description: 'Lorem ipsum dolor sit amet, consectetur adip.'
  },
  '2': {
    title: 'Second Blog Post',
    description: 'Hello React Router v6'
  }
};

This unique slug is going to be used in the URL of a web browser to see the contents of each post. Next, create a function component called Posts where a list of all blog posts are displayed:

function Posts() {
  return (
    <div style={{ padding: 20 }}>
      <h2>Blog</h2>
      {/* render any matching child */}
      <Outlet />
    </div>
  );
}

Define another component called PostLists that is going to display a list of all posts whenever the URL in the browser window hits http://localhost:3000/posts. Let’s use JavaScript Object.entries() method to return an array from the object BlogPosts. This array is then mapped to display a list of titles of all blog posts:

function PostLists() {
  return (
    <ul>
      {Object.entries(BlogPosts).map(([slug, { title }]) => (
        <li key={slug}>
          <h3>{title}</h3>
        </li>
      ))}
    </ul>
  );
}

Modify the routes in the App function component like this:

<Routes>
  {/* Rest of the code remains same */}
  <Route path="posts" element={<Posts />}>
    <Route path="/" element={<PostLists />} />
  </Route>
</Routes>

This indicates that whenever the URL http://localhost:3000/posts is triggered, a list of blog posts is going to be rendered, hence, the component PostsLists:

posts page with arrow pointing to the url saying "the current url" and words in the window saying "Blog: first blog, second blog"

How to access URL parameters and dynamic parameters of a route

To visit the individual post by clicking the post title from the rendered list of blog posts, all you have to do is, wrap the title of each post within a Link component in the PostsLists component. Then, define the path to each post using the slug of each post. The /posts/ prefix allows the path in the web browser to be consistent:

<ul>
  {Object.entries(BlogPosts).map(([slug, { title }]) => (
    <li key={slug}>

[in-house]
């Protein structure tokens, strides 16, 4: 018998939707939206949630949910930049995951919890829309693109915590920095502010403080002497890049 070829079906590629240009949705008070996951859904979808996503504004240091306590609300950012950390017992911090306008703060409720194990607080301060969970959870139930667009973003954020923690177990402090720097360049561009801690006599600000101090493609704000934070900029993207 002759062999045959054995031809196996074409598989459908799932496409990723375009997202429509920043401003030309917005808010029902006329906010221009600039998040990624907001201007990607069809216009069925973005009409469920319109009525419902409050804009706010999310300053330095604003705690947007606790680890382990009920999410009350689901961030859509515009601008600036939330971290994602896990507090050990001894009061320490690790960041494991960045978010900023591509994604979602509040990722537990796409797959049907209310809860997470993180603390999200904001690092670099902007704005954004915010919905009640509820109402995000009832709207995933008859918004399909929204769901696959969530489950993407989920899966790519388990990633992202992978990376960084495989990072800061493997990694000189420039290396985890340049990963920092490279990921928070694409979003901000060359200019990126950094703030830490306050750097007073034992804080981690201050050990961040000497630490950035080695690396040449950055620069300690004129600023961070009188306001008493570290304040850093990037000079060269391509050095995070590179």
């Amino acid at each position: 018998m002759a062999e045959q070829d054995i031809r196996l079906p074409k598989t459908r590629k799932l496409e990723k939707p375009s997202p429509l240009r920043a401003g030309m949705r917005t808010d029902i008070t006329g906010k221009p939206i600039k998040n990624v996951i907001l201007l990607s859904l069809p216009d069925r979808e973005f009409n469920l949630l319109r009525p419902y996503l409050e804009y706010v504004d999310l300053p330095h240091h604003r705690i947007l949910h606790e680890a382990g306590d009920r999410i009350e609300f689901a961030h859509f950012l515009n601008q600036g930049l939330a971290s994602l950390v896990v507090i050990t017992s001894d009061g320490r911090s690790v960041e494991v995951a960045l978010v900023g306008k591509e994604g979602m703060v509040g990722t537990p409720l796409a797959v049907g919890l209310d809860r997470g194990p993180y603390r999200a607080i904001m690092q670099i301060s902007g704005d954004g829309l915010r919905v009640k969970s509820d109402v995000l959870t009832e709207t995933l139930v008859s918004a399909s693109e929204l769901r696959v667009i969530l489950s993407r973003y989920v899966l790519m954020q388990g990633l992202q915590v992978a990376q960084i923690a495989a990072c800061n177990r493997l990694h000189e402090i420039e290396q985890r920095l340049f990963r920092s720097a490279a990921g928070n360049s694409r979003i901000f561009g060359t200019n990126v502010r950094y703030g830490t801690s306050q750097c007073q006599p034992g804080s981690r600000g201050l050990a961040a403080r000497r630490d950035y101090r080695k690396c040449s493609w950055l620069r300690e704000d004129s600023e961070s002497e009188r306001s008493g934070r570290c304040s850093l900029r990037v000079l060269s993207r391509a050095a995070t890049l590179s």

<Link to={`/posts/${slug}`}>
        <h3>{title}</h3>
      </Link>
    </li>
  ))}
</ul>

Next, import a hook called useParams from the react-router-dom library. This hook allows you to access any dynamic parameters that a particular route (or slug, in this case) may have. The dynamic parameters for each slug are going to be the title and the description of each blog post. The need to access them is to display the content of each blog post when a particular slug of a blog post is triggered as the URL in the browser window:

import {
  // rest of the elements/components imported remain same
  useParams
} from 'react-router-dom';

Create a new function component called Post. This component is going to get the current slug of the post from useParams hook. Using the bracket square notation syntax in JavaScript, a new post variable is created that has the value of the properties or the current contents of a blog post. Destructuring the contents of this post variable, you can render them:

function Post() {
  const { slug } = useParams();
  const post = BlogPosts[slug];
  const { title, description } = post;
  return (
    <div style={{ padding: 20 }}>
      <h3>{title}</h3>
      <p>{description}</p>
    </div>
  );
}

Lastly, add a dynamic route called :slug in the App function component to render the contents of each post:

// Rest of the code remains same
<Route path="posts" element={<Posts />}>
  <Route path="/" element={<PostLists />} />
  <Route path=":slug" element={<Post />} />
</Route>

Here is the complete output after this step:
arrow navigating from home view to about view to posts page

Conclusion

Hopefully, this post provides you a great introduction if you are learning React Router for the first time. If you are already familiar with any of the previous versions of this routing library, I hope this post gives you an overview of the changes between the previous and the latest version.

Source code available at this GitHub repository.

Full visibility into production React apps

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Aman Mittal 👨‍💻Developer 👉 Nodejs, Reactjs, ReactNative | Tech Blogger with 1M+ views on Medium | My weekly dev newsletter 👉 tinyletter.com/amanhimself